DOES WORKSHARING WORK? SOME EMPIRICAL EVIDENCE FROM THE IAB‐ESTABLISHMENT PANEL
M. J. Andrews,
Thorsten Schank () and
Robert Simmons ()
Scottish Journal of Political Economy, 2005, vol. 52, issue 2, 141-176
Recent policy debate in Europe suggests that a shorter workweek will lead to more jobs (worksharing). We derive and estimate a model where the firm employs two types of workers, some working overtime, the rest standard hours. Worksharing is not always a prediction of the theory. Using German establishment‐level panel data (the IAB‐ESTABLISHMENT panel), 1993–1999, we find no evidence of pro‐worksharing effects except in small plants in the East German non‐service sector. There is evidence that a cut in standard hours lowers the proportion of overtime workers in a plant, as predicted by the theory, and increases the proportion of standard‐time plants.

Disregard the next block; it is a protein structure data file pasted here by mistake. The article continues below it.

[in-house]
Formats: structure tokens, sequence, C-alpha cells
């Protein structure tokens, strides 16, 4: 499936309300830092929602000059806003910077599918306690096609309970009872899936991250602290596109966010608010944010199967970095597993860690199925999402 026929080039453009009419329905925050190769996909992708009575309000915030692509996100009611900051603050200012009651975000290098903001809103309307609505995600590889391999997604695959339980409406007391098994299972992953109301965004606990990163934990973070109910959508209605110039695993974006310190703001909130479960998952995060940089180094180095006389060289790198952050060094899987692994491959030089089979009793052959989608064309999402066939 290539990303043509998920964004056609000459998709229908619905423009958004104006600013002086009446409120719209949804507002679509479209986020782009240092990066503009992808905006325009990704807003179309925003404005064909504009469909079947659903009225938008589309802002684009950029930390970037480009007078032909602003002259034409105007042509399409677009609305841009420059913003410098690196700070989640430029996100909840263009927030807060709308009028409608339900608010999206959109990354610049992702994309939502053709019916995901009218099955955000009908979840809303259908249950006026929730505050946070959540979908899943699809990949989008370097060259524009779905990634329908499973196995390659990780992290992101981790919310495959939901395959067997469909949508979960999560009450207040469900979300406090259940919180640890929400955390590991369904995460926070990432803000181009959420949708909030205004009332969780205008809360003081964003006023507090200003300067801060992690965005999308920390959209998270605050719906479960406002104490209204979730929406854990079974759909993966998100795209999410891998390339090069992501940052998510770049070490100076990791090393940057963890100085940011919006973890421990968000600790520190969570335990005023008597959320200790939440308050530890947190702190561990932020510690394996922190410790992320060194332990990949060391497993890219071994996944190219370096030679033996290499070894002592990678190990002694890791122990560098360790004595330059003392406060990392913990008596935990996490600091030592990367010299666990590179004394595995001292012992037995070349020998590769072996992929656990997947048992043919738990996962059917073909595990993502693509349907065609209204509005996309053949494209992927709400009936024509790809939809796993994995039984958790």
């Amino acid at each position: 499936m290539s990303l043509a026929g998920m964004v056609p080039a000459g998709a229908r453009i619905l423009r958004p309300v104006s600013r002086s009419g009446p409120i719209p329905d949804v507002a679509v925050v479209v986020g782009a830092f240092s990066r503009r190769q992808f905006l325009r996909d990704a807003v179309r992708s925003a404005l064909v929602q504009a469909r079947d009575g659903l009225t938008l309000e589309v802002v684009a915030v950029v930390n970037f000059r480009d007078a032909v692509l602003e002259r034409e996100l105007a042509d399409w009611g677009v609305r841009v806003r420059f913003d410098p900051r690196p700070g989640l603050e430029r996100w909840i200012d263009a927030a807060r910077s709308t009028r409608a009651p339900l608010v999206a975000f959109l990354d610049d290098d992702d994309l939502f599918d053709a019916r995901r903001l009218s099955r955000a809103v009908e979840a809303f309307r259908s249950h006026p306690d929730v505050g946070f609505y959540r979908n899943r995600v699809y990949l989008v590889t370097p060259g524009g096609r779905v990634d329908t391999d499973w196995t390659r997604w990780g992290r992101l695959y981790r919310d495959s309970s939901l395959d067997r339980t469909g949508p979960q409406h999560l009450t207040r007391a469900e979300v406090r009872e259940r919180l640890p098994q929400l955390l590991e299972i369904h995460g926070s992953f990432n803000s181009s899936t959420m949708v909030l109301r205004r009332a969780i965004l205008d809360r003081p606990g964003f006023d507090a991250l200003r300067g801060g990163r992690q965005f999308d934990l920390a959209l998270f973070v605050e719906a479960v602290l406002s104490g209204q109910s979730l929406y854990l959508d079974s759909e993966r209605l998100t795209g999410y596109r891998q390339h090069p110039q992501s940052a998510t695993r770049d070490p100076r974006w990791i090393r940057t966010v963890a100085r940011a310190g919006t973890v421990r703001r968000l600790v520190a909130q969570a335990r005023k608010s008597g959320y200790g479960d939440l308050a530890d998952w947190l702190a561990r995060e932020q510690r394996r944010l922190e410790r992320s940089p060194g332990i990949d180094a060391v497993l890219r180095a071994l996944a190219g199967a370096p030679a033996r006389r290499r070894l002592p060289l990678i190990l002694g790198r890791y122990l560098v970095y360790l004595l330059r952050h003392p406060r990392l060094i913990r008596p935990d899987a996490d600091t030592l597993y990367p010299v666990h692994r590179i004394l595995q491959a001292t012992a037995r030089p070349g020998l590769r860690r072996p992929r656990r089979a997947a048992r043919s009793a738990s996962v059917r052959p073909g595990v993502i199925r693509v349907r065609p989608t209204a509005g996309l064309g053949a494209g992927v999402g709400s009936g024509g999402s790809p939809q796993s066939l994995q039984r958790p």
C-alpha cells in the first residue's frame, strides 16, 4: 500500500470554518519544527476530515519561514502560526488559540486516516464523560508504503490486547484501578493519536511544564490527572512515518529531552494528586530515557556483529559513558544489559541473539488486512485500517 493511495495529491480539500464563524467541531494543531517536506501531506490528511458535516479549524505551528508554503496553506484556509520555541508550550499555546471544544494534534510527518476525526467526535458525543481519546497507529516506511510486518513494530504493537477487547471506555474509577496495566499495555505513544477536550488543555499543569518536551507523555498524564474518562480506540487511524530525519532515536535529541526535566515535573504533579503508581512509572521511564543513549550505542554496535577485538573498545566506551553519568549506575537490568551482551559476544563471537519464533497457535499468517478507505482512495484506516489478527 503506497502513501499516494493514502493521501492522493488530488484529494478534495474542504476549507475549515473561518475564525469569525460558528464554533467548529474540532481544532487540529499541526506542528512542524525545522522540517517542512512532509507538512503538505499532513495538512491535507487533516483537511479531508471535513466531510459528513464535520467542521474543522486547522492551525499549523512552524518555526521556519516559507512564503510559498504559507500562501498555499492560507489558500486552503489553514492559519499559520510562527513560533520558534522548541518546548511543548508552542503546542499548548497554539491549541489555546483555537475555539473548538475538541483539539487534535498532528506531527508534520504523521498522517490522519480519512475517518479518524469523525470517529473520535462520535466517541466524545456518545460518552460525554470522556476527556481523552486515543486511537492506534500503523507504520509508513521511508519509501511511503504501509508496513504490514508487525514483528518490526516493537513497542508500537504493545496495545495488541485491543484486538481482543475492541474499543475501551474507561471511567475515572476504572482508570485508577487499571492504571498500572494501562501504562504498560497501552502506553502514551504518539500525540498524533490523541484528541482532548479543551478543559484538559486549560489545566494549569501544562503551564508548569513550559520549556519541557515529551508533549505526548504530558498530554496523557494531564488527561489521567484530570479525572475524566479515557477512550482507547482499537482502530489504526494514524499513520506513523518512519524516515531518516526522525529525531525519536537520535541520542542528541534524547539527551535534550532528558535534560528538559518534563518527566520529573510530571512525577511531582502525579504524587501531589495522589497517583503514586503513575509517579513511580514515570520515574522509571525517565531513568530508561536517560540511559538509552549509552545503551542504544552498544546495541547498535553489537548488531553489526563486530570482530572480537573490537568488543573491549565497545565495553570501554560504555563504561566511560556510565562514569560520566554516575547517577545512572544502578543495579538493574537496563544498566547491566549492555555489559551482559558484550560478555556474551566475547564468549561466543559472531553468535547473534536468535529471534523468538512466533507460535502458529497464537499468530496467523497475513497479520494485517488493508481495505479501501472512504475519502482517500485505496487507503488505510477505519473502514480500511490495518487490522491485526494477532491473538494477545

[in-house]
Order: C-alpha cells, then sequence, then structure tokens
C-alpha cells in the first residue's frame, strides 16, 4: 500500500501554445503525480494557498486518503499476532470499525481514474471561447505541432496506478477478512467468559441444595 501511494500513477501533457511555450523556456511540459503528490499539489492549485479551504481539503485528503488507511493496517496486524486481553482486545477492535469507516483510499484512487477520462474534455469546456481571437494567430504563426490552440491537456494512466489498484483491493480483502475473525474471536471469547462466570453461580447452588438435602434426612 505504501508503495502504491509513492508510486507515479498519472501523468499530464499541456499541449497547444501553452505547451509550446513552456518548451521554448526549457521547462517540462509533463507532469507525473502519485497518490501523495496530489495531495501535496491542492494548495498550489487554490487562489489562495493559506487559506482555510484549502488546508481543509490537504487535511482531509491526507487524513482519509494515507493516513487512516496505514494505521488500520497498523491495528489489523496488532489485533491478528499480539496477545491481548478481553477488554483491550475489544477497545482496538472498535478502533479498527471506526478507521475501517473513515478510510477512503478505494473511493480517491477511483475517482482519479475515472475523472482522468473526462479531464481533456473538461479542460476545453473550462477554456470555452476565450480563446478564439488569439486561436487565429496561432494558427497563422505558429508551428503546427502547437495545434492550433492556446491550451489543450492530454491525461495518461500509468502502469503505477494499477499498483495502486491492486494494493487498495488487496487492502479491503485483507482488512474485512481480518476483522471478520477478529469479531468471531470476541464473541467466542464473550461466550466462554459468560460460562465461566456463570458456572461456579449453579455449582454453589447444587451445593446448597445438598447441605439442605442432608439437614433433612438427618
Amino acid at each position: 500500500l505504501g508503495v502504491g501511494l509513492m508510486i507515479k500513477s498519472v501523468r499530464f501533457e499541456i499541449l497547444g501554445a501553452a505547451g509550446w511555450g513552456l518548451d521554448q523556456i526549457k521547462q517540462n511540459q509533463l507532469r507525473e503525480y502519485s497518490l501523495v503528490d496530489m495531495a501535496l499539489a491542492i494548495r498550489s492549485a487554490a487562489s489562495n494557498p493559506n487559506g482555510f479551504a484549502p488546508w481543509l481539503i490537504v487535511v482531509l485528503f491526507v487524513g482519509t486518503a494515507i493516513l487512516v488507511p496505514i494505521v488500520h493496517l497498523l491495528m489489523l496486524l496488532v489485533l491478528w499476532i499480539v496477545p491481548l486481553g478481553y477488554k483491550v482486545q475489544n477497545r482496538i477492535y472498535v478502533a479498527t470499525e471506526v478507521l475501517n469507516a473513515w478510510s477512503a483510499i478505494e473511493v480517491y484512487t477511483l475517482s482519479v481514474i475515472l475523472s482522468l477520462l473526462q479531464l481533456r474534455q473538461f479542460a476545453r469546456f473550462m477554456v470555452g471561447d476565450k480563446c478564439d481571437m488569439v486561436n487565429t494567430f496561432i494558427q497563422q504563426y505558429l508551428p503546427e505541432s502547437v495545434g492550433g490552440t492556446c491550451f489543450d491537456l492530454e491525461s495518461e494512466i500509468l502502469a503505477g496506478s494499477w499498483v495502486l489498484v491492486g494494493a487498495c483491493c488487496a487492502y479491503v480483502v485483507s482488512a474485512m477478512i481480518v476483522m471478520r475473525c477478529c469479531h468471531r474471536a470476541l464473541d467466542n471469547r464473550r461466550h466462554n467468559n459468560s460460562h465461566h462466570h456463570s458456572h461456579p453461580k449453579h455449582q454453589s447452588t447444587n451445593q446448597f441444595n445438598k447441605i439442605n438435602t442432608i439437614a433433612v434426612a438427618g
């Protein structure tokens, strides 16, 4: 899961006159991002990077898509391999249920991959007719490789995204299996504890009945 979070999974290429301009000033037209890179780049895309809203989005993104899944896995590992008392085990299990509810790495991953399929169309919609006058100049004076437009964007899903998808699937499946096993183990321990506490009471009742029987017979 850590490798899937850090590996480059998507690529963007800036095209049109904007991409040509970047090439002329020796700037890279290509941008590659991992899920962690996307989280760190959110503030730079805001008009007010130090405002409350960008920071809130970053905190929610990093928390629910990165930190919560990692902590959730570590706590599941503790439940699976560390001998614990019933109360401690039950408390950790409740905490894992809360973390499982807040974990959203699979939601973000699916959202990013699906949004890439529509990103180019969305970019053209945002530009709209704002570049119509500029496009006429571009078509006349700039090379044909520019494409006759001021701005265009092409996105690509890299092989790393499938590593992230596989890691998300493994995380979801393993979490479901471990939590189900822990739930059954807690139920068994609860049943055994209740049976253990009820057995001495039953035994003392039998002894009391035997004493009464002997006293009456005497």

References: View references in EconPapers View complete reference list from CitEc
Citations: View citations in EconPapers (12) Track citations by RSS feed
Downloads: (external link)
This item may be available elsewhere in EconPapers: Search for items with the same title.
Export reference: BibTeX
RIS (EndNote, ProCite, RefMan)
Persistent link: https://EconPapers.repec.org/RePEc:bla:scotjp:v:52:y:2005:i:2:p:141-176
Ordering information: This journal article can be ordered from
http://www.blackwell ... bs.asp?ref=0036-9292
Access Statistics for this article
Scottish Journal of Political Economy is currently edited by Tim Barmby, Andrew Hughes-Hallett and Campbell Leith
More articles in Scottish Journal of Political Economy from Scottish Economic Society Contact information at EDIRC.
Bibliographic data for series maintained by Wiley Content Delivery ().